Death is often characterized as something negative or evil. We imagine the grim reaper as someone waiting around the corner, prepared to torment us at any time. When someone passes away, we talk about how they were taken far too soon. However, it is unfair to characterize death in this way. Rather than being good or evil, it is simply natural. It happens to each of us and is a stage of our life that we should accept, just as we embrace the transition from youth to old age. Changing your relationship to the concept of death can help you master your feelings related to it.
Choose to die well while you can; wait too long, and it might become impossible to do so. —Gaius Musonius Rufus
While we know it will never be impossible to actually die, there is a lot to be learned from this warning. Many of us spend our lives running from death, searching for medicines that will prolong both our youth and life. Considering that what comes after death is unknown, this is an entirely valid response. After all, the enemy you know is far better than the enemy you don’t. That said, death is no enemy. While you shouldn’t run after it, you also shouldn’t run from it. Focus on living your life rather than being preoccupied with when it will end. You’ll find yourself far happier.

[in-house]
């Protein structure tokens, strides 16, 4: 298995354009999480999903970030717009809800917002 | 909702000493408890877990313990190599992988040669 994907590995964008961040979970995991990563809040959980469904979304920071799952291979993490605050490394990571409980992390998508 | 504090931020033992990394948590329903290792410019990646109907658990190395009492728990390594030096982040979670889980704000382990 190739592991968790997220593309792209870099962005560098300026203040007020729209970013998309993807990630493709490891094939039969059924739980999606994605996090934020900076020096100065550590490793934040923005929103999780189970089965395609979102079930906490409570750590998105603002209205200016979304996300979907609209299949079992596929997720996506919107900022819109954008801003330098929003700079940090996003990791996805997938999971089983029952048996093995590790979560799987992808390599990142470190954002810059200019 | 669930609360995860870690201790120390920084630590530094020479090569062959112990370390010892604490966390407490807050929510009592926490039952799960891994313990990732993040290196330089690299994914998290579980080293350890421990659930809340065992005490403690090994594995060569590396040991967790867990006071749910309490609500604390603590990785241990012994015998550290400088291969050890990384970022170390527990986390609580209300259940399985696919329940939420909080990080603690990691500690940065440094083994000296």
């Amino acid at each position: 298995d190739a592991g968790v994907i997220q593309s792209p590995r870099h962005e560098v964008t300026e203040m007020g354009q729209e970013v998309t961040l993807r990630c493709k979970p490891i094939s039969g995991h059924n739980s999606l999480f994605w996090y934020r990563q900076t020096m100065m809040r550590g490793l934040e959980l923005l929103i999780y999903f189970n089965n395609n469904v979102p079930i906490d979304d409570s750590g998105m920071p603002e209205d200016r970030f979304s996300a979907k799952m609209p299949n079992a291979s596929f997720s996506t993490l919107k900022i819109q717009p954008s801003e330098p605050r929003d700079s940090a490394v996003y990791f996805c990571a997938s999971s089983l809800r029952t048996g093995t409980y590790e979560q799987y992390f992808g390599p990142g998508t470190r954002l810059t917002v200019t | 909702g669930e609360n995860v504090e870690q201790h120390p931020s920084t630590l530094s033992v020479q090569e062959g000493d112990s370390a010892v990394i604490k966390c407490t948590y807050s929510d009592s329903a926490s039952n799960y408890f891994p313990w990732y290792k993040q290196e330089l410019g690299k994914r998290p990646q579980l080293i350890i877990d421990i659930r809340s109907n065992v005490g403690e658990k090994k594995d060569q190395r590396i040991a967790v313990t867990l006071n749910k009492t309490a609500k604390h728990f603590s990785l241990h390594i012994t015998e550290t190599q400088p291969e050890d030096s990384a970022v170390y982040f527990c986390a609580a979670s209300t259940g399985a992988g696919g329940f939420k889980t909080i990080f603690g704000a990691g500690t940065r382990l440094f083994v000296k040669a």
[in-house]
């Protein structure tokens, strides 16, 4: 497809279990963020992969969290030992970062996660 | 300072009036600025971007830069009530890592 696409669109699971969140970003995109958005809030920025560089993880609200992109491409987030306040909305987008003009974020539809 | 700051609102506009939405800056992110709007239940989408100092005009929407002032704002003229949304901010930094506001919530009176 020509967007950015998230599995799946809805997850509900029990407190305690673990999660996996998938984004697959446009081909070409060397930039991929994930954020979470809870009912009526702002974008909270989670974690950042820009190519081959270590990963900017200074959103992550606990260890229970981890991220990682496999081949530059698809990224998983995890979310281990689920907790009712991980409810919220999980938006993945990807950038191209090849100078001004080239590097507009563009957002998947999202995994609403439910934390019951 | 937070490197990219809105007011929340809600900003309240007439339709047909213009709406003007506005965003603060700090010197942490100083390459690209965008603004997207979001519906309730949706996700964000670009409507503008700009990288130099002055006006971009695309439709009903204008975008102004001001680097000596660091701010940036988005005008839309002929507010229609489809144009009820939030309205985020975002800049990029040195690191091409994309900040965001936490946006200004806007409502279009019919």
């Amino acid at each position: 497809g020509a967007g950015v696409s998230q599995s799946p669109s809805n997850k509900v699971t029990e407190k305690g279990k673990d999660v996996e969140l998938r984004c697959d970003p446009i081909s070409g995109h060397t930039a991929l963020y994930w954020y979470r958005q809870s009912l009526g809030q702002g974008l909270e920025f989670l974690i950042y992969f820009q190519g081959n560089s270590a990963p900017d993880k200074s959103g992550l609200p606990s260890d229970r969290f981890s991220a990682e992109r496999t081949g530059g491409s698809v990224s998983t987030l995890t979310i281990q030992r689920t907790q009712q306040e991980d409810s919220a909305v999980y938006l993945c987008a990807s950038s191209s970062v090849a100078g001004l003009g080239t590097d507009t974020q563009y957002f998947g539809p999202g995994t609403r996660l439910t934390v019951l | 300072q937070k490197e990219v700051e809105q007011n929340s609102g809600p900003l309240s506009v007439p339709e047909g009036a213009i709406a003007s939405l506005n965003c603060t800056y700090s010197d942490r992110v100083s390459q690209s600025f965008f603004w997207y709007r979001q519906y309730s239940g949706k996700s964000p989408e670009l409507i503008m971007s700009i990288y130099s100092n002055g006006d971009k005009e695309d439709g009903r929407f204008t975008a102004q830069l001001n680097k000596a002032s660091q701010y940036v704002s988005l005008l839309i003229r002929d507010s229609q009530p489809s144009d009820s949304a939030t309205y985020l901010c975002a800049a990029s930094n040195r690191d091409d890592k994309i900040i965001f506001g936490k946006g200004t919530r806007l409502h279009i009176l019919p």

“About death: Whether it is a dispersion, or a resolution into atoms, or annihilation, it is either extinction or change.” —Marcus Aurelius
Part of what makes death so scary is that we know nothing about it. What comes after we die? Is there an afterlife, or is everything simply over? Countless philosophers have focused on this question, yet no one will ever be able to say what happens for certain. It can help to recognize that there are only a few options, as highlighted by the quote above. When you realize you are limited to either extinction or change, it begins not to matter which you experience. After all, it’s all out of your control.
“Death is not an evil. What is it then? The one law making has that is free of all discrimination.” —Seneca
In many ways, life can be unfair. Many of the circumstances that are out of our control affect each of us differently. You may be born into a family with more or less money, in a country with more or less resources, and so on. However, death is the great equalizer. It comes for each of us and keep us reminded of our humanity. Viewing death in this equalizing way can help you conquer some of your concerns regarding it.
“Don’t behave as if you are destined to live forever. What’s fated hangs over you. As long you live and while you can, become good now.” —Marcus Aurelius
If the Stoics believed in anything, it was the finality of death. Any good philosopher is concerned with questions of morality, and the permanence of death poses a great threat. If you live an immoral life, there’s no telling how long you have to atone and change your ways. You should never put off doing the right thing, because it’s impossible to know you’ll ever have the chance to. You certainly don’t want to end life on a bad note, so adjust accordingly.